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INSIDE LABOUR: When automation costs another 4.5 million their jobs

Aug 30 2018 06:15
Terry Bell

For all the unemployment, South Africa has remained a fairly labour-intensive economy, especially in mining and agriculture. This because, traditionally, labour was cheap, not well organised, and automation had not, until very recently, developed to the extent it has.

Machines were also, initially, much more expensive than they have become.

In the interim, trade unions have succeeded in achieving something like a living wage for many workers, while automation also became cheaper, and the effects of this are being widely felt. 

As a result, there will definitely be more job losses, but not only in mining and agriculture, or only in the manual and unskilled sectors.  Automation is coming to jobs across the board, and with it are coming cries for some alternative.

In July, Daniel le Roux, head of an information research group at Stellenbosch University, estimated that automation could soon cost another 4.5 million South Africans their jobs. He based this assessment on data provided by Stats SA and on a highly regarded automation index developed at Britain’s Oxford University.

Global economic crisis

"Soon" could mean 2020 or very shorty after. And the number of jobless could be very much higher if, as seems likely, the global economic crisis becomes more acute. 

As matters stand, there are now slightly less than 14 million people in work in South Africa, and those whose jobs are most immediately threatened include clerical staff, cashiers and bank tellers. 

At the professional level, economists head the list.

There are also more fuel price rises in the offing, so transport — a major cost to most working class families — is bound to rise. So, too, are other costs, while worker incomes and spending power will diminish owing to greater joblessness.

This all comes at a time when the wage and welfare gap between working people and their bosses has grown into a chasm. 

In 1980, in the United States, for example, the average chief executive was paid 42 times the wage of the average worker. 

In the wake of the 2008 economic crisis, that soared to 361 times the average worker’s wage.

Given this background it is scarcely surprising that several unions have taken these figures to heart and are demanding that some clear policies be put in place to deal with what could be a catastrophe. 

Unfortunately, the populist cry of nationalisation seems to be coming to the fore as an alternative, not only in terms of land but also with regard to “banks and monopoly industry”.

One boss for another

Yet, as economists such as Richard Wolff point out, this is no alternative and no solution to a problem caused by a system based on competition and the pursuit of profit. Especially since it comes at the same time as the latest — again, well-founded — estimates about the rising cost of living for working people, at even the most basic level.

Suggestions along the lines of nationalisation are presented by supporters as an alternative, generally referred to as socialism; by detractors as “communism”.  It is neither. It is, in fact, merely exchanging one boss for another within the same system.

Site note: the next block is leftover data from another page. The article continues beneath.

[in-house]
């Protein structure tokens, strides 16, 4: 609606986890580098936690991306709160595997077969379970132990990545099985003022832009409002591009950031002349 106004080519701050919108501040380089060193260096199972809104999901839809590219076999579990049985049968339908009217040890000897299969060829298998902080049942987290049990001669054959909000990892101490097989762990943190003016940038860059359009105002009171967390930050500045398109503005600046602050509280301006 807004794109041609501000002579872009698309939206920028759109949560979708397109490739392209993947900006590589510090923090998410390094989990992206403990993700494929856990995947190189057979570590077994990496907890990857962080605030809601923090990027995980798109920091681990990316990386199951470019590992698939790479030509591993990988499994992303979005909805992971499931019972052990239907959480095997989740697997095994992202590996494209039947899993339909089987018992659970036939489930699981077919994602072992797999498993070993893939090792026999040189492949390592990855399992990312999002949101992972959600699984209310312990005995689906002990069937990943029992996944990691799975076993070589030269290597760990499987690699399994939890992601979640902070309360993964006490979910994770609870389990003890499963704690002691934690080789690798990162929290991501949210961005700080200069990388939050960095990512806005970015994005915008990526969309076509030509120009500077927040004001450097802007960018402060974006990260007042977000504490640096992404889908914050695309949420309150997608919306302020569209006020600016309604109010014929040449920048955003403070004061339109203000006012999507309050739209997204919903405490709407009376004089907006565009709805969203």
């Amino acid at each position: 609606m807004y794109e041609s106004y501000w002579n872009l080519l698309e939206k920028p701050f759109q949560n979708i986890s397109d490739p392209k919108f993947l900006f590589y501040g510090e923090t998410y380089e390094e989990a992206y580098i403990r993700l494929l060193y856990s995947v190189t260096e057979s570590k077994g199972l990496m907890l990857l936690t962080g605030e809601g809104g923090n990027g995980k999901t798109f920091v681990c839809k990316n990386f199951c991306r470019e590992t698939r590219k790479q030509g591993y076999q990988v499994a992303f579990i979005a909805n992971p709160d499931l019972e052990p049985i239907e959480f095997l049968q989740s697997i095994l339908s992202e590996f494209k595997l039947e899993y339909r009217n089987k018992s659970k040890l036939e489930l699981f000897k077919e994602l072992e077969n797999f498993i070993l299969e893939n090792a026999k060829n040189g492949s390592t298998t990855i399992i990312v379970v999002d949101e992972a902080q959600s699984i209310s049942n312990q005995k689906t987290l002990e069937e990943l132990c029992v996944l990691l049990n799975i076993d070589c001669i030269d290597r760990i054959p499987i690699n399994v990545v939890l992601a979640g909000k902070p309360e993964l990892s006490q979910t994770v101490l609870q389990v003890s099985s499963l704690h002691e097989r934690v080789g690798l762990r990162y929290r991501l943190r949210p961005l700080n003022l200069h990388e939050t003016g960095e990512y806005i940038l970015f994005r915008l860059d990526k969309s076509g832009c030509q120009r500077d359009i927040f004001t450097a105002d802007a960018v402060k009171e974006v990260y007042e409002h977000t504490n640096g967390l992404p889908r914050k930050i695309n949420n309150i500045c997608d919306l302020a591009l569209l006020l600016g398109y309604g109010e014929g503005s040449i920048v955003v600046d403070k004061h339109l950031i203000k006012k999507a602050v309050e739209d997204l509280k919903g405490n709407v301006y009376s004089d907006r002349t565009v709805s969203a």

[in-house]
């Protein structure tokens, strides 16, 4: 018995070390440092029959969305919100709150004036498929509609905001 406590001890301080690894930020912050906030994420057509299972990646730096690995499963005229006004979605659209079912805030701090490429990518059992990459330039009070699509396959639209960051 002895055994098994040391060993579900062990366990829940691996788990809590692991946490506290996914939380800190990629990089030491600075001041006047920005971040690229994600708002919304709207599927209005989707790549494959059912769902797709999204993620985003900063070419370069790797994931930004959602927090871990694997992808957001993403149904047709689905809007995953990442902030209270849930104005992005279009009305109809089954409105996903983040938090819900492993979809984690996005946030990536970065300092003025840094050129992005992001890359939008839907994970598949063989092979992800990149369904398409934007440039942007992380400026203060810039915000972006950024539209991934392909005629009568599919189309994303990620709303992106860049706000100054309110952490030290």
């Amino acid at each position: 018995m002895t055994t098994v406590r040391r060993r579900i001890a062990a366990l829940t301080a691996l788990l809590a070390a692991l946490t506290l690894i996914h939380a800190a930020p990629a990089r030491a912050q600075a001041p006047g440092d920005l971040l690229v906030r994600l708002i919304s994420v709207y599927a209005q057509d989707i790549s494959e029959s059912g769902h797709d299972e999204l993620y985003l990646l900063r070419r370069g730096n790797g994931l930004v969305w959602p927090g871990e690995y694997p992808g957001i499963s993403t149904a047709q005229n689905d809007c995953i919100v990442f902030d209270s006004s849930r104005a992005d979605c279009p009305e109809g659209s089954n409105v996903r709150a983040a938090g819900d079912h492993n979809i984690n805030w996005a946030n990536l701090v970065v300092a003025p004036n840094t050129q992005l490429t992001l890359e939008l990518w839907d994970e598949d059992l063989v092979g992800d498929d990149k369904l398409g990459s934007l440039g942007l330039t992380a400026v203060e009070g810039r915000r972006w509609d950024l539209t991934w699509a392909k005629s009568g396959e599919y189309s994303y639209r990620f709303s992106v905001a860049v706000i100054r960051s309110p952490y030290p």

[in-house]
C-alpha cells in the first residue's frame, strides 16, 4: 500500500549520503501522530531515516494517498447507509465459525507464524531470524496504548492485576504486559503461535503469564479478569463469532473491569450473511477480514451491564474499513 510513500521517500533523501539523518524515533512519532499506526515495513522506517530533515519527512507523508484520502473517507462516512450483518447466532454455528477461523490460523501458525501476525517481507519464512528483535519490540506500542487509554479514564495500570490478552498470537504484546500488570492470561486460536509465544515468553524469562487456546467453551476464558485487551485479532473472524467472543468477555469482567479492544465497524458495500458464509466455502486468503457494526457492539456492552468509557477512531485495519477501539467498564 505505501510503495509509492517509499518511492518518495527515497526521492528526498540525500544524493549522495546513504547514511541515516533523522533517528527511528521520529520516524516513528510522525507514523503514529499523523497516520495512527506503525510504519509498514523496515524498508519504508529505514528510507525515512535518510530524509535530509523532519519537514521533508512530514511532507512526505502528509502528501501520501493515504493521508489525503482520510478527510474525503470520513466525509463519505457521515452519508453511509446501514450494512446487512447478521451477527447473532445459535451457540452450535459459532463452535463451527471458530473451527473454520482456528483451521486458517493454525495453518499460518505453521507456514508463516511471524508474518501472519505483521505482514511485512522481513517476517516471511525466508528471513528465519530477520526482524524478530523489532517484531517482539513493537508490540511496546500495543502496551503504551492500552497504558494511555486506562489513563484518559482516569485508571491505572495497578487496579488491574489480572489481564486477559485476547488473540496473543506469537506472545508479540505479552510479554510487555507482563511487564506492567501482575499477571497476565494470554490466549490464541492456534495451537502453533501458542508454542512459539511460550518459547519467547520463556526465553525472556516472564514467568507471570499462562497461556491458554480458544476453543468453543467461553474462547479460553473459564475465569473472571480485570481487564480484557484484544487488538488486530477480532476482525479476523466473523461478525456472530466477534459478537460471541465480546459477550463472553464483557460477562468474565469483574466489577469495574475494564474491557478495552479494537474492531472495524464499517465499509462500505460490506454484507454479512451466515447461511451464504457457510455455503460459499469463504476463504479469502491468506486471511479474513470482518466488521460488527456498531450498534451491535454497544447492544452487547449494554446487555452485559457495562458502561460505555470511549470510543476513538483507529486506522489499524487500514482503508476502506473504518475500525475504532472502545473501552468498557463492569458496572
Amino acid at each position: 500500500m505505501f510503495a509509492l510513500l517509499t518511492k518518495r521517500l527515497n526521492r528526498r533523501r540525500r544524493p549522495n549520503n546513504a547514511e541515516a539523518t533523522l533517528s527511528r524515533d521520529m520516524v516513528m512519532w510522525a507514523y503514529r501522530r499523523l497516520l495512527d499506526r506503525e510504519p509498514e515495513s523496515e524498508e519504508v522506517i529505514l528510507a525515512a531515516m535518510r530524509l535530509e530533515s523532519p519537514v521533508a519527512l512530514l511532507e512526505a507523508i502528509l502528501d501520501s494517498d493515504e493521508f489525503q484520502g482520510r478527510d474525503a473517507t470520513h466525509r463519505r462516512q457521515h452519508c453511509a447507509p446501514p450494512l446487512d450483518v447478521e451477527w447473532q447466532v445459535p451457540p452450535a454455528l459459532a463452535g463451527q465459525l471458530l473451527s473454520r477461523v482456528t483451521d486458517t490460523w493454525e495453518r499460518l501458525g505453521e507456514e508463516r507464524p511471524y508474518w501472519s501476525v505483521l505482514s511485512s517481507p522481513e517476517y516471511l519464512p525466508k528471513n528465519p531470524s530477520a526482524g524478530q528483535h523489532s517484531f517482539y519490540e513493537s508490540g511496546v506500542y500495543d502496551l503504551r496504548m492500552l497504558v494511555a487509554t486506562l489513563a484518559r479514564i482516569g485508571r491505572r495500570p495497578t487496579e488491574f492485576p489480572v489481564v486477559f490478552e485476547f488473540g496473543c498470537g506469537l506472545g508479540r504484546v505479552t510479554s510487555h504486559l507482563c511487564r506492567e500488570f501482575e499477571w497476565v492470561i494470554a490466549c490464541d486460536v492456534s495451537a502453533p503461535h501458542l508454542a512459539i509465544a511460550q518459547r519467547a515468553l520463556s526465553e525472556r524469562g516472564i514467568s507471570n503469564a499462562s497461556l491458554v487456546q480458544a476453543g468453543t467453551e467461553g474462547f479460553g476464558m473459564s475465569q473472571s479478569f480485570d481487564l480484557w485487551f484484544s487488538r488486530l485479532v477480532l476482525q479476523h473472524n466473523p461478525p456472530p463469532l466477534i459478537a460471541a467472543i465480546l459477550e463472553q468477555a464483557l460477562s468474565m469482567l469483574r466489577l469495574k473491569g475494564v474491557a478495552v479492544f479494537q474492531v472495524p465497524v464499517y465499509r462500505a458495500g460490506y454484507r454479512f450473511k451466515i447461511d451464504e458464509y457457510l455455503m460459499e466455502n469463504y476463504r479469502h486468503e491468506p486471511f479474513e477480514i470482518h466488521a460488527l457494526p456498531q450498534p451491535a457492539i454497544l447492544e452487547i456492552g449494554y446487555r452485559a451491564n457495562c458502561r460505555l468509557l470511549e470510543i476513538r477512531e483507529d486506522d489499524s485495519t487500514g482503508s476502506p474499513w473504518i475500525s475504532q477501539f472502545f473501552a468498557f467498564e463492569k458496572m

As Wolff has pointed out, socialism means “abolishing the distinction between bosses and employees”.  In other words, a society of equals where democracy is maximised. 

This was clearly not the case in what the South African Communist Party referred to as “really existing socialism” in the former Soviet Union, a system Wolff and many others correctly label state capitalism.

It is one of the great — and enduring — myths about economic systems and the social consequences that flow from them that the former Soviet Union, Eastern Europe, China, North Korea and such countries practiced, and practice, an alternative system to capitalism.  Cuba also fits this model along with more modern variants such as Venezuela.  Even Sweden occasionally gets a regular “socialist” mention.

This is because many people still equate state ownership with socialism. Social welfare programmes, such as public health care and pensions are also widely labelled in this way. 

But the idea of providing a little bit of “socialism” — help to the exploited and poor — in a capitalist context, probably owes more to the decidedly capitalist Count Otto von Bismarck than to Karl Marx.  More than a century ago, Bismarck encouraged the idea that such measures constituted a form of socialism when he introduced them as “state socialism”.  This was something that was taken up 50 years later by the National Socialist (Nazi) Party of Germany under Adolf Hitler.

But there are examples of the democratic exercise of "socialism" in an industrial context.  They exist in the “recovered factories movement” of Latin America and, in particular, in Argentina. There workers seized democratic control of workplaces, succeeded in managing them and, in the process, started democratising bureaucratic trade union structures.

So when alternatives are debated, this is perhaps where examples should be sought.  And  they may be bolstered by researching what happened in Paris in 1871.

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